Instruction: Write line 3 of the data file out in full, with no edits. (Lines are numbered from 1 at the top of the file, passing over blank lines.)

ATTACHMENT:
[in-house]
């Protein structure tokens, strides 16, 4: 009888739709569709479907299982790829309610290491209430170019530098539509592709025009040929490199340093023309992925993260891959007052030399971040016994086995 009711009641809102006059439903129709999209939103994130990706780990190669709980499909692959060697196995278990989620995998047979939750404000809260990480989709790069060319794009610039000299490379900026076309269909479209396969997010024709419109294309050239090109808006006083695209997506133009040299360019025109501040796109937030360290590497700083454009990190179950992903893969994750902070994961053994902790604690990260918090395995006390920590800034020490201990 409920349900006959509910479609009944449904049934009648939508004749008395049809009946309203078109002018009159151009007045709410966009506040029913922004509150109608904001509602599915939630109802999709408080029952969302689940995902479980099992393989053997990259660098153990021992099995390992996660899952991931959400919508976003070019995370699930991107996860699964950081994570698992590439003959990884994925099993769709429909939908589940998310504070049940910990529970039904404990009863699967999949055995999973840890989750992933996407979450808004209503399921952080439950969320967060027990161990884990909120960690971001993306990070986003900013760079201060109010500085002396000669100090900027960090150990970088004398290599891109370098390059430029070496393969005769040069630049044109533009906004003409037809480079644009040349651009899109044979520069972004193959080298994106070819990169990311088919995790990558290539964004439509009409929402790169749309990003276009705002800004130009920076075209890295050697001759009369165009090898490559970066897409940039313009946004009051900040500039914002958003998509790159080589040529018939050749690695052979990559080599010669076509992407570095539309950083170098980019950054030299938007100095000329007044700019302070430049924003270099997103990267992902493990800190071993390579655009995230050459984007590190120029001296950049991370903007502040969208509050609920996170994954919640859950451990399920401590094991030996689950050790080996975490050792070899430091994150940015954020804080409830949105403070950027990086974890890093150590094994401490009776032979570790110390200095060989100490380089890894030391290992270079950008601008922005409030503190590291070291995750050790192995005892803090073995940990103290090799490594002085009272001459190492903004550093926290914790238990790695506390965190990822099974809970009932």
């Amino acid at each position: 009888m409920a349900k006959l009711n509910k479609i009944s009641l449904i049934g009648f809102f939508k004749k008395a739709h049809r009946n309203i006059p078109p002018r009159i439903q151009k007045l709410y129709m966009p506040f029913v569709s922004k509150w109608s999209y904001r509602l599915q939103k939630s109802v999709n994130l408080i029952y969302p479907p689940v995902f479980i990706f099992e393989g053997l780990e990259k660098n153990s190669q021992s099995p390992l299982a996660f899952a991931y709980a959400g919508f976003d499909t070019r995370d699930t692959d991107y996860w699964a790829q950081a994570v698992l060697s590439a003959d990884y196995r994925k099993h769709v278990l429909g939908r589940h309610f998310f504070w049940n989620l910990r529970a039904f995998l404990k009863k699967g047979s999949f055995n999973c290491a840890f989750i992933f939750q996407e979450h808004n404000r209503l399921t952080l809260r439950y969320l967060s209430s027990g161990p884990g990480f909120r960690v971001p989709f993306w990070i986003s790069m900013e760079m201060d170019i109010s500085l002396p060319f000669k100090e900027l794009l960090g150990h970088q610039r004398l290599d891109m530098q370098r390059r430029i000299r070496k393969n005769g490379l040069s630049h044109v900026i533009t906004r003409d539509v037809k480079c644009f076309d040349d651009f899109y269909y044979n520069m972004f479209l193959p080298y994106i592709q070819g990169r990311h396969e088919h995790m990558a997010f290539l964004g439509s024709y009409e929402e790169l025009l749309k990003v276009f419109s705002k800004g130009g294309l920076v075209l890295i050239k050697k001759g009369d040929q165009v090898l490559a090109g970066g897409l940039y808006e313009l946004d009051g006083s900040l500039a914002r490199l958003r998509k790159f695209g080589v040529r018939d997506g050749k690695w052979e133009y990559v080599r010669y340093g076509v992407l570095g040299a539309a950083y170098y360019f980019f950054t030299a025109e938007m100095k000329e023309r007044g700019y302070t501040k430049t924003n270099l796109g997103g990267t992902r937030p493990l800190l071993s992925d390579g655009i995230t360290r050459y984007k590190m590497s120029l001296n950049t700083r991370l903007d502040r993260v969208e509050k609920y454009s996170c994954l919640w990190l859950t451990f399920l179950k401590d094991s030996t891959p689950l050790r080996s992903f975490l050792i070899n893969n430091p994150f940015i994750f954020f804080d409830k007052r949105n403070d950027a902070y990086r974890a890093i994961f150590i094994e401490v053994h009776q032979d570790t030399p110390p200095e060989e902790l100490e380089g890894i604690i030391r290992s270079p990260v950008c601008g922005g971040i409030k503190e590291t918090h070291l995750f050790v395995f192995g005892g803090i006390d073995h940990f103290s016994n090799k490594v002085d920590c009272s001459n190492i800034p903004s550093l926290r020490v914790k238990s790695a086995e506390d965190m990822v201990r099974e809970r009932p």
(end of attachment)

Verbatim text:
């Amino acid at each position: 009888m409920a349900k006959l009711n509910k479609i009944s009641l449904i049934g009648f809102f939508k004749k008395a739709h049809r009946n309203i006059p078109p002018r009159i439903q151009k007045l709410y129709m966009p506040f029913v569709s922004k509150w109608s999209y904001r509602l599915q939103k939630s109802v999709n994130l408080i029952y969302p479907p689940v995902f479980i990706f099992e393989g053997l780990e990259k660098n153990s190669q021992s099995p390992l299982a996660f899952a991931y709980a959400g919508f976003d499909t070019r995370d699930t692959d991107y996860w699964a790829q950081a994570v698992l060697s590439a003959d990884y196995r994925k099993h769709v278990l429909g939908r589940h309610f998310f504070w049940n989620l910990r529970a039904f995998l404990k009863k699967g047979s999949f055995n999973c290491a840890f989750i992933f939750q996407e979450h808004n404000r209503l399921t952080l809260r439950y969320l967060s209430s027990g161990p884990g990480f909120r960690v971001p989709f993306w990070i986003s790069m900013e760079m201060d170019i109010s500085l002396p060319f000669k100090e900027l794009l960090g150990h970088q610039r004398l290599d891109m530098q370098r390059r430029i000299r070496k393969n005769g490379l040069s630049h044109v900026i533009t906004r003409d539509v037809k480079c644009f076309d040349d651009f899109y269909y044979n520069m972004f479209l193959p080298y994106i592709q070819g990169r990311h396969e088919h995790m990558a997010f290539l964004g439509s024709y009409e929402e790169l025009l749309k990003v276009f419109s705002k800004g130009g294309l920076v075209l890295i050239k050697k001759g009369d040929q165009v090898l490559a090109g970066g897409l940039y808006e313009l946004d009051g006083s900040l500039a914002r490199l958003r998509k790159f695209g080589v040529r018939d997506g050749k690695w052979e133009y990559v080599r010669y340093g076509v992407l570095g040299a539309a950083y170098y360019f980019f950054t030299a025109e938007m100095k000329e023309r007044g700019y302070t501040k430049t924003n270099l796109g997103g990267t992902r937030p493990l800190l071993s992925d390579g655009i995230t360290r050459y984007k590190m590497s120029l001296n950049t700083r991370l903007d502040r993260v969208e509050k609920y454009s996170c994954l919640w990190l859950t451990f399920l179950k401590d094991s030996t891959p689950l050790r080996s992903f975490l050792i070899n893969n430091p994150f940015i994750f954020f804080d409830k007052r949105n403070d950027a902070y990086r974890a890093i994961f150590i094994e401490v053994h009776q032979d570790t030399p110390p200095e060989e902790l100490e380089g890894i604690i030391r290992s270079p990260v950008c601008g922005g971040i409030k503190e590291t918090h070291l995750f050790v395995f192995g005892g803090i006390d073995h940990f103290s016994n090799k490594v002085d920590c009272s001459n190492i800034p903004s550093l926290r020490v914790k238990s790695a086995e506390d965190m990822v201990r099974e809970r009932p």